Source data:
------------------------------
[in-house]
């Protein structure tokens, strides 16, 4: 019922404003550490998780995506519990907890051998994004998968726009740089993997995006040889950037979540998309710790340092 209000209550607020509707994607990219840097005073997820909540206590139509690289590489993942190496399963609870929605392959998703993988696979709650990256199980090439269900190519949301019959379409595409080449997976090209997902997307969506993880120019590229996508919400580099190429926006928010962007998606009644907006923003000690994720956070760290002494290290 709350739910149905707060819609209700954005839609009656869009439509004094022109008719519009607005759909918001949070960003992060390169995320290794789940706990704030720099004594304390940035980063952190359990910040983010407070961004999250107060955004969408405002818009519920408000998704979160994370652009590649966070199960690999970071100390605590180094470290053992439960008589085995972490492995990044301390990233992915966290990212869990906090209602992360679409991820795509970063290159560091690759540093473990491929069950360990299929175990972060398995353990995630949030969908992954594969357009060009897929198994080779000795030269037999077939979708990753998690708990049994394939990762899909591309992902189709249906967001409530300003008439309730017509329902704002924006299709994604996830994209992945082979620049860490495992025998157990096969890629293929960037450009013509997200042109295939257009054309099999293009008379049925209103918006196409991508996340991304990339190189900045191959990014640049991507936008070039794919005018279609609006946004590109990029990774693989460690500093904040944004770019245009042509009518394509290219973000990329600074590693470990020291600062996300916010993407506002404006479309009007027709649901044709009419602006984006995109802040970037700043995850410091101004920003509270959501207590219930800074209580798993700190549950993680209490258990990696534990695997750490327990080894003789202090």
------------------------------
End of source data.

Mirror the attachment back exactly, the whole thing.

[in-house]
């Protein structure tokens, strides 16, 4: 019922404003550490998780995506519990907890051998994004998968726009740089993997995006040889950037979540998309710790340092 209000209550607020509707994607990219840097005073997820909540206590139509690289590489993942190496399963609870929605392959998703993988696979709650990256199980090439269900190519949301019959379409595409080449997976090209997902997307969506993880120019590229996508919400580099190429926006928010962007998606009644907006923003000690994720956070760290002494290290 709350739910149905707060819609209700954005839609009656869009439509004094022109008719519009607005759909918001949070960003992060390169995320290794789940706990704030720099004594304390940035980063952190359990910040983010407070961004999250107060955004969408405002818009519920408000998704979160994370652009590649966070199960690999970071100390605590180094470290053992439960008589085995972490492995990044301390990233992915966290990212869990906090209602992360679409991820795509970063290159560091690759540093473990491929069950360990299929175990972060398995353990995630949030969908992954594969357009060009897929198994080779000795030269037999077939979708990753998690708990049994394939990762899909591309992902189709249906967001409530300003008439309730017509329902704002924006299709994604996830994209992945082979620049860490495992025998157990096969890629293929960037450009013509997200042109295939257009054309099999293009008379049925209103918006196409991508996340991304990339190189900045191959990014640049991507936008070039794919005018279609609006946004590109990029990774693989460690500093904040944004770019245009042509009518394509290219973000990329600074590693470990020291600062996300916010993407506002404006479309009007027709649901044709009419602006984006995109802040970037700043995850410091101004920003509270959501207590219930800074209580798993700190549950993680209490258990990696534990695997750490327990080894003789202090």